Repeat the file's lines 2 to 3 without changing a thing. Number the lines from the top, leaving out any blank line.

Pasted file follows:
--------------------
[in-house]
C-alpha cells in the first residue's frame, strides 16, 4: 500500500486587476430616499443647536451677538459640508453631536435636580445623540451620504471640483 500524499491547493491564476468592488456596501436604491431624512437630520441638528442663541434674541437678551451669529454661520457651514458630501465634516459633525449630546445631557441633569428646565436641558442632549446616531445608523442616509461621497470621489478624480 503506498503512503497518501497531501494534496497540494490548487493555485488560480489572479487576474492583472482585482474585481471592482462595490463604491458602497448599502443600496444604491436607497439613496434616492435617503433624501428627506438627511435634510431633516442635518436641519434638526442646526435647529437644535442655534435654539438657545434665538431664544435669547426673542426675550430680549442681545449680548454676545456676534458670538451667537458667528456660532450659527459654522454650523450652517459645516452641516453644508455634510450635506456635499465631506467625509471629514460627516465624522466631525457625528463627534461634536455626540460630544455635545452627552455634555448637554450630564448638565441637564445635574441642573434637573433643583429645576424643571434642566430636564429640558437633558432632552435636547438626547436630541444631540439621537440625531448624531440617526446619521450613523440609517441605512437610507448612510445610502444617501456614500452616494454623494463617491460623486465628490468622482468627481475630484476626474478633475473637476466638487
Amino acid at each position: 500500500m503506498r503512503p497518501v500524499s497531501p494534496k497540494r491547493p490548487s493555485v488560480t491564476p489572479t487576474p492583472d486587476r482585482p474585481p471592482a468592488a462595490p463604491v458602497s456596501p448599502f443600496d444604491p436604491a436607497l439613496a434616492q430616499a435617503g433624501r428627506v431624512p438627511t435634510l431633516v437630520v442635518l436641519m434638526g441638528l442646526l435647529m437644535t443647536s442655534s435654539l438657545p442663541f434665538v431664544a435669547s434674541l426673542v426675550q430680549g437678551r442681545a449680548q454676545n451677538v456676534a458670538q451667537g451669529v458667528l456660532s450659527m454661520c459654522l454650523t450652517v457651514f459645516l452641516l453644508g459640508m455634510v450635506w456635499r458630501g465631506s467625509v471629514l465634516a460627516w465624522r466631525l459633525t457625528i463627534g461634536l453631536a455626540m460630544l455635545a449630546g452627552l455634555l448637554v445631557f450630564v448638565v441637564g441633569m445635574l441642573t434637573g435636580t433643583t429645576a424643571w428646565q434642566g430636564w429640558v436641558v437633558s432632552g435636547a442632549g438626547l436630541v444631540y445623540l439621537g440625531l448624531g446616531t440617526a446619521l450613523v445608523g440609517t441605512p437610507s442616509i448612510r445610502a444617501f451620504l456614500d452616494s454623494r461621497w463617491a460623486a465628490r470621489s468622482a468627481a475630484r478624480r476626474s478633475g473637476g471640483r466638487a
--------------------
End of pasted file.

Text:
C-alpha cells in the first residue's frame, strides 16, 4: 500500500486587476430616499443647536451677538459640508453631536435636580445623540451620504471640483 500524499491547493491564476468592488456596501436604491431624512437630520441638528442663541434674541437678551451669529454661520457651514458630501465634516459633525449630546445631557441633569428646565436641558442632549446616531445608523442616509461621497470621489478624480 503506498503512503497518501497531501494534496497540494490548487493555485488560480489572479487576474492583472482585482474585481471592482462595490463604491458602497448599502443600496444604491436607497439613496434616492435617503433624501428627506438627511435634510431633516442635518436641519434638526442646526435647529437644535442655534435654539438657545434665538431664544435669547426673542426675550430680549442681545449680548454676545456676534458670538451667537458667528456660532450659527459654522454650523450652517459645516452641516453644508455634510450635506456635499465631506467625509471629514460627516465624522466631525457625528463627534461634536455626540460630544455635545452627552455634555448637554450630564448638565441637564445635574441642573434637573433643583429645576424643571434642566430636564429640558437633558432632552435636547438626547436630541444631540439621537440625531448624531440617526446619521450613523440609517441605512437610507448612510445610502444617501456614500452616494454623494463617491460623486465628490468622482468627481475630484476626474478633475473637476466638487
Amino acid at each position: 500500500m503506498r503512503p497518501v500524499s497531501p494534496k497540494r491547493p490548487s493555485v488560480t491564476p489572479t487576474p492583472d486587476r482585482p474585481p471592482a468592488a462595490p463604491v458602497s456596501p448599502f443600496d444604491p436604491a436607497l439613496a434616492q430616499a435617503g433624501r428627506v431624512p438627511t435634510l431633516v437630520v442635518l436641519m434638526g441638528l442646526l435647529m437644535t443647536s442655534s435654539l438657545p442663541f434665538v431664544a435669547s434674541l426673542v426675550q430680549g437678551r442681545a449680548q454676545n451677538v456676534a458670538q451667537g451669529v458667528l456660532s450659527m454661520c459654522l454650523t450652517v457651514f459645516l452641516l453644508g459640508m455634510v450635506w456635499r458630501g465631506s467625509v471629514l465634516a460627516w465624522r466631525l459633525t457625528i463627534g461634536l453631536a455626540m460630544l455635545a449630546g452627552l455634555l448637554v445631557f450630564v448638565v441637564g441633569m445635574l441642573t434637573g435636580t433643583t429645576a424643571w428646565q434642566g430636564w429640558v436641558v437633558s432632552g435636547a442632549g438626547l436630541v444631540y445623540l439621537g440625531l448624531g446616531t440617526a446619521l450613523v445608523g440609517t441605512p437610507s442616509i448612510r445610502a444617501f451620504l456614500d452616494s454623494r461621497w463617491a460623486a465628490r470621489s468622482a468627481a475630484r478624480r476626474s478633475g473637476g471640483r466638487a